Another filmmaker I admire is Barnet Kellman, a television director known for shows like Felicity, Mad About You, and Ally McBeal. I was fortunate enough to take a directing class from him while I attended USC, and it is remarkable watching him work with actors. I do my best to
remember his tools and techniques each time I work with an actor, and I greatly respect his knack for comedy.
What drew you to the story of Letters From Alcatraz, and what was it like to collaborate with Nicholas Busalacchi, on the screenplay?
I was initially drawn to this story because of my personal connection to San Francisco, being as I’m a native to the Bay Area. Furthermore, I was excited to make this film because I felt like this was a unique story from a fresh point of view. I only learned about these children of Alcatraz a few years ago, and I rarely come across anyone else who even knows that families once lived on the island. The stories from the wives and children of Alcatraz have long been overshadowed by the prison itself, and I thought it was time that these voices finally be heard.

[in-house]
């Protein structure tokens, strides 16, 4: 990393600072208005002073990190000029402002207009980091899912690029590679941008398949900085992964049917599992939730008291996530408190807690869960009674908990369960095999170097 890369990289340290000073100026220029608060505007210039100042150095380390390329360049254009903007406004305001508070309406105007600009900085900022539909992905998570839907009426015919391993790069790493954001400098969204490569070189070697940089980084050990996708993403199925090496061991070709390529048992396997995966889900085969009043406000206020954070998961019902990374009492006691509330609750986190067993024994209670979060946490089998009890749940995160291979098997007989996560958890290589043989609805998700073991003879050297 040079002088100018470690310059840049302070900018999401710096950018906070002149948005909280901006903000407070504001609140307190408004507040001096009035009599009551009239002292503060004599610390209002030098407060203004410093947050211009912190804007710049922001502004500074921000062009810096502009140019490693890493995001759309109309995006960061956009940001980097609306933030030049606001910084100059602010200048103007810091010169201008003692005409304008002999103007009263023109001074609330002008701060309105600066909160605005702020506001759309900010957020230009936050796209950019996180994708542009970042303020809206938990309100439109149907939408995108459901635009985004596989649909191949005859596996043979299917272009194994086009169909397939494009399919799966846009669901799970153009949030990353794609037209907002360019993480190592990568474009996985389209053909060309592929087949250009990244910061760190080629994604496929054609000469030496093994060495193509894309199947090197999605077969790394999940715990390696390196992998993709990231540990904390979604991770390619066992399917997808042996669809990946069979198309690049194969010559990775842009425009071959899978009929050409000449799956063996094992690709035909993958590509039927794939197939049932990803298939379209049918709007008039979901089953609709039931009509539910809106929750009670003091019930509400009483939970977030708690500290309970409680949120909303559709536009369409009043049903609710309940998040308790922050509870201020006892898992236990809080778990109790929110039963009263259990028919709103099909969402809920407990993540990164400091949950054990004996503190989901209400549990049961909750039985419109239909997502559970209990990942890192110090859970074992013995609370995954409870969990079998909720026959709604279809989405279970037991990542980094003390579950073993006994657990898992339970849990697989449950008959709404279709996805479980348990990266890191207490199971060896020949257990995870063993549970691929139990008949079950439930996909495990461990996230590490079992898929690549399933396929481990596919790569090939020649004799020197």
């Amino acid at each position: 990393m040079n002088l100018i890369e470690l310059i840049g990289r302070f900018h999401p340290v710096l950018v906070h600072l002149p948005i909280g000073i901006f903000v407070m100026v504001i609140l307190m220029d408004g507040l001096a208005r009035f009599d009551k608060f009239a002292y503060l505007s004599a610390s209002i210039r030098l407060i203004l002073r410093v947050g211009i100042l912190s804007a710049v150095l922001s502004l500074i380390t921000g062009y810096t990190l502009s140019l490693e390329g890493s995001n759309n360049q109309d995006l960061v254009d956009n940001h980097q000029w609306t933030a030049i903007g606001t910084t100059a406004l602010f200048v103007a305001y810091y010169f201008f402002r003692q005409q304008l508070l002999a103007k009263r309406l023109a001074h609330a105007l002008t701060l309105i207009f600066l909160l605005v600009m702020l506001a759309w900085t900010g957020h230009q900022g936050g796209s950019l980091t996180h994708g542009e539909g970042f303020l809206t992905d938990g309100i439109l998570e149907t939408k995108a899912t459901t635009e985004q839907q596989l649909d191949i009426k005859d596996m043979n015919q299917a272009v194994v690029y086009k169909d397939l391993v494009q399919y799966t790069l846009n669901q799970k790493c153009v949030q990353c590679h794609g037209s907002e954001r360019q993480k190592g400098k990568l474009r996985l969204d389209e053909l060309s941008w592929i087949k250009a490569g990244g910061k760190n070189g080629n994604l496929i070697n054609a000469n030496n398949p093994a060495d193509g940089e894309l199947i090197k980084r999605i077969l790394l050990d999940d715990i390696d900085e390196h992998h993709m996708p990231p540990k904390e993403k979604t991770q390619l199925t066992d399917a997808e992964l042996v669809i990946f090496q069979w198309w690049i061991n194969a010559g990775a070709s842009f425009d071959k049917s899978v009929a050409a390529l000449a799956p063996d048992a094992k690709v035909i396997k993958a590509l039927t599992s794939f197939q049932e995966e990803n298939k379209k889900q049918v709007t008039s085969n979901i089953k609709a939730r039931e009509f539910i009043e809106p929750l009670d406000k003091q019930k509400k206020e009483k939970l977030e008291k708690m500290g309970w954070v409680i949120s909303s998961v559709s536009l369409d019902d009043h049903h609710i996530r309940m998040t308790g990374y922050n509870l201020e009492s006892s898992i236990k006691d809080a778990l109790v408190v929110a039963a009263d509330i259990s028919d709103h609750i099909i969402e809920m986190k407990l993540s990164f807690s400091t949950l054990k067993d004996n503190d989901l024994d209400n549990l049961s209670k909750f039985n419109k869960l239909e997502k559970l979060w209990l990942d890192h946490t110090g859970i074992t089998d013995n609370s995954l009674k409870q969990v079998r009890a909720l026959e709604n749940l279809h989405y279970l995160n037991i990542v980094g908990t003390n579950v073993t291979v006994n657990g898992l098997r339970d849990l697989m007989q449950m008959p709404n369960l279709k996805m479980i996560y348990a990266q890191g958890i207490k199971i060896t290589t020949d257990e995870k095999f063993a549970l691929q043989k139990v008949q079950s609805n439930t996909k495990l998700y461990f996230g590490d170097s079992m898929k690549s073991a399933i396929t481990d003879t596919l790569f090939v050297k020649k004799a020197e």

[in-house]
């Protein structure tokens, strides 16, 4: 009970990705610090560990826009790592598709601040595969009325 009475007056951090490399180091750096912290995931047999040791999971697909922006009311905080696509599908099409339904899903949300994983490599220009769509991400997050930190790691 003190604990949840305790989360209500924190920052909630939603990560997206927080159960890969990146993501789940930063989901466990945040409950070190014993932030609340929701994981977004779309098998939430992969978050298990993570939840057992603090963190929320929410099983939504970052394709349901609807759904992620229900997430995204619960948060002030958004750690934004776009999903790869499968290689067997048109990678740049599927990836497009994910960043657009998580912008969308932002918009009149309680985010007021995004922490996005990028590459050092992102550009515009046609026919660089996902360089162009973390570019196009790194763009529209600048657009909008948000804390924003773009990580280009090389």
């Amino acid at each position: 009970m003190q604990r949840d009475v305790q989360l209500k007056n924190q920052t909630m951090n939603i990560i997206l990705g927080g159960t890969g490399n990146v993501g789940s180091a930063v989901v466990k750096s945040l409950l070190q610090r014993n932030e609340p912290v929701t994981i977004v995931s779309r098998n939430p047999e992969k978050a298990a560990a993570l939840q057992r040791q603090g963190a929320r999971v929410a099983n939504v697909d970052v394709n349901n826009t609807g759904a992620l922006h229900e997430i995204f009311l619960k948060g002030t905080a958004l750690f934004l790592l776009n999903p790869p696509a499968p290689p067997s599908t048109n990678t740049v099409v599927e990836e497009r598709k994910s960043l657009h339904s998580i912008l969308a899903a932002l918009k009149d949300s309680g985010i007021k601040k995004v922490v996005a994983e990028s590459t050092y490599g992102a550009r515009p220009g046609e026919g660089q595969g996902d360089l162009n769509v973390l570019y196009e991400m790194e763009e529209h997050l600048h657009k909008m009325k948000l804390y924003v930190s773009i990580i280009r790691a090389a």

This wasn’t my first collaboration with Nicholas Busalacchi, given that we have co-written previous works such as the short film, Li’l Man and a feature-length screenplay, Police Story. I always enjoy writing with Nicholas and he did a great deal in structuring the story, as well as earning a producer’s credit.
Letters From Alcatraz is an amazing story- but fairly complex to produce. When writing the script, did you keep in mind any of the technical considerations? And how about actors- did you write any of the characters specifically for a certain actor or actress?